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Discover more on a car-free holiday

Northumberland: photo by Good Journey

Nat Taplin, Director of Good Journey, has written this guest blog for us on the pleasures of a car-free holiday.

A car-free holiday begins as soon as you step out of your door. The journey is all part of the adventure. You get a real sense of travelling, as the landscapes and accents change along the way. And once you arrive, the limitations of bus routes and how far you can walk or cycle help you to slow down and really get under the skin of a place. Freed from the temptation to rush on, seeking the illusive perfect village or beach, or jump back in the car at the first spot of rain. With time on your hands until the next bus leaves, you explore beyond the main drag, and are rewarded with hidden gems – a backstreet café, a gallery, veg from a garden gate, a gig poster on a telegraph pole. 

Nat TaplinThese are just a few of the reasons why I love a car-free holiday. In a couple of days, I'll be heading from the South West of England to the Highlands of Scotland. Google reckons I can do it three hours quicker by car (not including service station stops and traffic jams), but for me, settling back for a front-row seat as the landscape rolls by is the perfect way to unwind into a holiday. 

What's more, going car-free brings you closer to 'leaving only footprints'. You won't be cluttering up the local lanes and views. By arriving with a few snacks in a backpack, rather than a supermarket boot-full, you'll be supporting local shop and cafes. And, of course, you'll be helping to keep local buses rolling, while picking up some holiday tips from the locals on board.

Bikes on boatLeisure travel makes up a huge slice of the UK's carbon cake. Changing how you travel is the biggest single way to reduce the impact of your holiday. And, with the rising cost of fuel and rising faff of flying, more people are choosing to holiday closer to home. According to Visit Britain, 39% more people say they are likely to choose a staycation than before Covid.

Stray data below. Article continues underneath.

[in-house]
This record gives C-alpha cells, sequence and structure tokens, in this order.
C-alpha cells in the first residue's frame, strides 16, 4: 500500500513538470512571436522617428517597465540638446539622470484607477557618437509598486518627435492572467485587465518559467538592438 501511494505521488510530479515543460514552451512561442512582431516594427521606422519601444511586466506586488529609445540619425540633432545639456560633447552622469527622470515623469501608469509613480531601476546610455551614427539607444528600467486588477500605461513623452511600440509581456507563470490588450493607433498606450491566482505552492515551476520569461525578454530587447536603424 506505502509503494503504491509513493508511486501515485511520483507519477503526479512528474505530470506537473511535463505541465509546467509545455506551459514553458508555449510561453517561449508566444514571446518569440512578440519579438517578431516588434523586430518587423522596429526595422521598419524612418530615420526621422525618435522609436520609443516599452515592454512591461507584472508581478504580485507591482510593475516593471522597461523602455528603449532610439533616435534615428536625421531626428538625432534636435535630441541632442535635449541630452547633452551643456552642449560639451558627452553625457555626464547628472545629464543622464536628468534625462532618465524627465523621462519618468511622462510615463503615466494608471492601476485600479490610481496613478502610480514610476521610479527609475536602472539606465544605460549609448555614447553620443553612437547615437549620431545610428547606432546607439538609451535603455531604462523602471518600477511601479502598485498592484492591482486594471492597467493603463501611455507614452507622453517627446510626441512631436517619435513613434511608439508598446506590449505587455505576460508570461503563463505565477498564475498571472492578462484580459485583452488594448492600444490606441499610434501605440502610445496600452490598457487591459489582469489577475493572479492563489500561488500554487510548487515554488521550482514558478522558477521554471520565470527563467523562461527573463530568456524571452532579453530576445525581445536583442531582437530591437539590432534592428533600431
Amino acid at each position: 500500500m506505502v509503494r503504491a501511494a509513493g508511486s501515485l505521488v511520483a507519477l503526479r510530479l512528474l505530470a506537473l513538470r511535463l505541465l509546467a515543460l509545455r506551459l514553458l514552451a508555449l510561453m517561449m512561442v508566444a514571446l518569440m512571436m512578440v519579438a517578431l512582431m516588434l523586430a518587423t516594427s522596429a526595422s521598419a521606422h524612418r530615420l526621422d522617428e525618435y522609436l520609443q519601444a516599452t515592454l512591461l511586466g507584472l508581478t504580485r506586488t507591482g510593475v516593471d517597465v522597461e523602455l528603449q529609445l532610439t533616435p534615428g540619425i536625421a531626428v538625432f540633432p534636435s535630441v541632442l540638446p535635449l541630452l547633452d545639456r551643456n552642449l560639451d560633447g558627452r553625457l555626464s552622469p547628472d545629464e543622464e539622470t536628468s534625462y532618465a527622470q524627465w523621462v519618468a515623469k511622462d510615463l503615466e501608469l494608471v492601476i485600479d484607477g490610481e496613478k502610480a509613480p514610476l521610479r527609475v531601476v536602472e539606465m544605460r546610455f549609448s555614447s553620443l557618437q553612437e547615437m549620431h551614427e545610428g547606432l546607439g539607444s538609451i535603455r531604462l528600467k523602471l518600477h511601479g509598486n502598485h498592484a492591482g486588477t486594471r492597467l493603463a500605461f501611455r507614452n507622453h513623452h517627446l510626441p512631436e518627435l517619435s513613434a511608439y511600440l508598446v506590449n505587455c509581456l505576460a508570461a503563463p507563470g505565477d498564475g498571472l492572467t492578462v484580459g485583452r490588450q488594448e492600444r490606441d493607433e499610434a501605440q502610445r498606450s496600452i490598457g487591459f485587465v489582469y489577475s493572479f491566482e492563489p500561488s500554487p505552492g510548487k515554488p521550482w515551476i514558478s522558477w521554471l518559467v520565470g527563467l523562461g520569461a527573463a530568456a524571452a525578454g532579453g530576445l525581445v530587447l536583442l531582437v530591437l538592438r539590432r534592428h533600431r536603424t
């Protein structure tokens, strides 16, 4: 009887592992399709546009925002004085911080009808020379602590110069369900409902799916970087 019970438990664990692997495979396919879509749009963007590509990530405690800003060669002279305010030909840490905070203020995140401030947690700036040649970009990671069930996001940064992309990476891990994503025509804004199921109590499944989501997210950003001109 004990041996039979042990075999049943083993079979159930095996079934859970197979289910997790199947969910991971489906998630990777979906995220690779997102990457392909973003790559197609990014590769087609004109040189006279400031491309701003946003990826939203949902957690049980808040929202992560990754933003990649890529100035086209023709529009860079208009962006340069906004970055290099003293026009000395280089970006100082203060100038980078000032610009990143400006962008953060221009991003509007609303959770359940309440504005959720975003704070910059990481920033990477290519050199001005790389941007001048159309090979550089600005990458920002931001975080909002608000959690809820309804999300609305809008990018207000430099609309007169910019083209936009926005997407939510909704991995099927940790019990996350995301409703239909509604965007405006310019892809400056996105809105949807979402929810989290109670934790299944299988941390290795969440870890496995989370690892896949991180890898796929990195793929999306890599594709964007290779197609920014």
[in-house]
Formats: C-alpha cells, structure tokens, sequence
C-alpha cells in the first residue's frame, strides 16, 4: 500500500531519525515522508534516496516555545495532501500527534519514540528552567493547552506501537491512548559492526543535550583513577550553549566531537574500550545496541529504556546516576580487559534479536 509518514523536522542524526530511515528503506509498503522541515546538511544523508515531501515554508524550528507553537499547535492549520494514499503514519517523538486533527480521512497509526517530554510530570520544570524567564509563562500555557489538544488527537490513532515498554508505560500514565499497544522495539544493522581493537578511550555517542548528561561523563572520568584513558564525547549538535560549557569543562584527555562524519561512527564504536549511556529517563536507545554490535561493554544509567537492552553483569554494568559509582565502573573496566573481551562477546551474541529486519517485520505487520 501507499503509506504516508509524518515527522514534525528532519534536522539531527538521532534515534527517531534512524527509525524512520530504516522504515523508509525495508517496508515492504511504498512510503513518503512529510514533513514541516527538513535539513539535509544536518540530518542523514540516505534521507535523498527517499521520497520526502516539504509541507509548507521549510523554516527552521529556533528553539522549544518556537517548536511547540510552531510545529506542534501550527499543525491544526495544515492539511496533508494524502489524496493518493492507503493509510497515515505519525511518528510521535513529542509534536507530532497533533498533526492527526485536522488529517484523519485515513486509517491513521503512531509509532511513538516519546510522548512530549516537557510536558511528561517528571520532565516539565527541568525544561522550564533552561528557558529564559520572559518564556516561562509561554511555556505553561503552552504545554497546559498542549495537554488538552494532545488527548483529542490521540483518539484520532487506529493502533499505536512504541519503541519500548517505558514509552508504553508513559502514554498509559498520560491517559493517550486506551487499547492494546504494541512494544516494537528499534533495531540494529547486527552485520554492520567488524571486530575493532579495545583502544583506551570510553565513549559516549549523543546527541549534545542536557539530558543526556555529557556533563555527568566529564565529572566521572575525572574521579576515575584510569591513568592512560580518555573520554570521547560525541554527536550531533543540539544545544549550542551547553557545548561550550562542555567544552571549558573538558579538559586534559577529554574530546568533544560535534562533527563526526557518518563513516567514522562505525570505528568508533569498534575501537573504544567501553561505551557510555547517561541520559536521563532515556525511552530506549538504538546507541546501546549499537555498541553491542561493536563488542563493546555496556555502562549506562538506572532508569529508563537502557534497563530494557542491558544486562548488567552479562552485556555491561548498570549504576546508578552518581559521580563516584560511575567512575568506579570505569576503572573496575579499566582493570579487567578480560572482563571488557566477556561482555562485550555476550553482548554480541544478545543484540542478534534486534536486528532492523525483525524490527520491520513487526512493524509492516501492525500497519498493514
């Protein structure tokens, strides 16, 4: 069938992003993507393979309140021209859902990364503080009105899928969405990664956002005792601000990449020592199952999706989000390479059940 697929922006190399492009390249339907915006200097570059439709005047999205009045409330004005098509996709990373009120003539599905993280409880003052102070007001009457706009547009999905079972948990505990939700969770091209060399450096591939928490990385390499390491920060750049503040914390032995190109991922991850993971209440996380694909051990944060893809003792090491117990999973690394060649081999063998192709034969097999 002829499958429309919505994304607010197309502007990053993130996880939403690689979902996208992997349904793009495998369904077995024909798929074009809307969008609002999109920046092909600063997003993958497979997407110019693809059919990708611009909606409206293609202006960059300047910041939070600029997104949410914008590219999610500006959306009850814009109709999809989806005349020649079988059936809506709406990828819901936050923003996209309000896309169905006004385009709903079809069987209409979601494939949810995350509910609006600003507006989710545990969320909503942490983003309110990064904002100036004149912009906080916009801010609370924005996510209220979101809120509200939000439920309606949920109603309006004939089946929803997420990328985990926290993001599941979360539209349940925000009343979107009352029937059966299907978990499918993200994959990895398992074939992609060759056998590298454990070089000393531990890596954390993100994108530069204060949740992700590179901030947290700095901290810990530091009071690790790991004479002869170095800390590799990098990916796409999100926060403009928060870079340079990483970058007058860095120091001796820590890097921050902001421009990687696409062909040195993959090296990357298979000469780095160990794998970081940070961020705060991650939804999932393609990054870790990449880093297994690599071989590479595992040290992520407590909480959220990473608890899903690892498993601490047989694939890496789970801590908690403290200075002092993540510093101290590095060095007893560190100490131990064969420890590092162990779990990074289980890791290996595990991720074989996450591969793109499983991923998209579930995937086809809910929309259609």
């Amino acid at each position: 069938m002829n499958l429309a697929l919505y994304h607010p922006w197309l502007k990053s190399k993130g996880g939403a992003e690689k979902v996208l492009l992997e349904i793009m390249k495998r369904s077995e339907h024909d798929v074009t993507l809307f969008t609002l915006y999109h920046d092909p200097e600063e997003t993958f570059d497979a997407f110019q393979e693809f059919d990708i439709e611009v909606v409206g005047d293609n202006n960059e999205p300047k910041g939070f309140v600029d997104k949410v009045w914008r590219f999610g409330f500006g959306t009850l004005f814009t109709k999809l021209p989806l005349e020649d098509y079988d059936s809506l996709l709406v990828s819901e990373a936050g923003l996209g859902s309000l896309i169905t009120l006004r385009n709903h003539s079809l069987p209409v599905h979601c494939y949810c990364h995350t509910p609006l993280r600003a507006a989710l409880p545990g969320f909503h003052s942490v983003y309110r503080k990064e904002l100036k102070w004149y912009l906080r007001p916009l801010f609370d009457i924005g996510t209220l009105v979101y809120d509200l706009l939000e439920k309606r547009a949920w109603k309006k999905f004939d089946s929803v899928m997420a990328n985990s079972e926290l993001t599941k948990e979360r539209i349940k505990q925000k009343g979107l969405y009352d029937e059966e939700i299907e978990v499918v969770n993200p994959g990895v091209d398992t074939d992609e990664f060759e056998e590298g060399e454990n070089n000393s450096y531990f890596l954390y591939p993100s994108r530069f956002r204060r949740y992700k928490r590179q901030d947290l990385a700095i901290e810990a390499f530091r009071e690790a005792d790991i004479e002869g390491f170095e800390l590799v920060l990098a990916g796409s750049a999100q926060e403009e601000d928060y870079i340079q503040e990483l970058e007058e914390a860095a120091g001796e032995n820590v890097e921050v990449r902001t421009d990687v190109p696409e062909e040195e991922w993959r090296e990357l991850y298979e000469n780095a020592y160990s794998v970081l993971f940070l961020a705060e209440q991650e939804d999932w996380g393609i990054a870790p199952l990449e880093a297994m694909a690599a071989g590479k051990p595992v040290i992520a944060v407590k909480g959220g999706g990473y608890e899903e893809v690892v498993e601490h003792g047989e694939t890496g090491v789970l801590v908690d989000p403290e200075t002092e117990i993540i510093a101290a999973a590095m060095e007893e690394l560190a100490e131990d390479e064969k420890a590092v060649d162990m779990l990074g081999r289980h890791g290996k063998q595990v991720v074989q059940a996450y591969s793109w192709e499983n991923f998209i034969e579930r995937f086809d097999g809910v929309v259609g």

Of course, trains and buses can be expensive too, but with the help of railcards, advance tickets and a bit of research it can be cheaper than driving (I've bagged London to Glasgow, with my bike, for £23). Here are a few top tips for car-free bargains this summer:

  • Hop on the train to the seaside and add PlusBus to your train ticket – ride the open-topper from Weymouth to Portland for just £2.40, or head out from Swansea to the Gower for just £3.
  • Ride all day on any bus in Cornwall for just £5 Adult or £10 for the whole family - enjoying the views over the hedges and avoiding the car park queues.
  • There are some great value rail rover tickets, like Explore Cambrian Coast £13.50 (£8.90 railcard), or Cotswolds Discoverer £10.50 (£6.90 railcard)
  • Head to the Lakes for combined bus and boat tickets, or take your pick of bracing open-top bus adventures in the South West

Bus travels along the coastFor more inspiration for car-free days out and holidays check out goodjourney.org.uk. We've got some brand-new holiday guides – with ideas for the best places to base yourself a car-free break. First up are Northumberland, The Lake District, Norfolk and Cornwall. To be first in line for more car-free adventures, sign up for our quarterly newsletter and you'll get a free e-book of Scenic Rail and Bus Journeys too.

Photos:
Bus on the Isle of Wight: photo by Go South Coast
Bikes on Lake District boat: photo by Go Lakes
Seaton Sluice, Northumberland: photo by Good Journey

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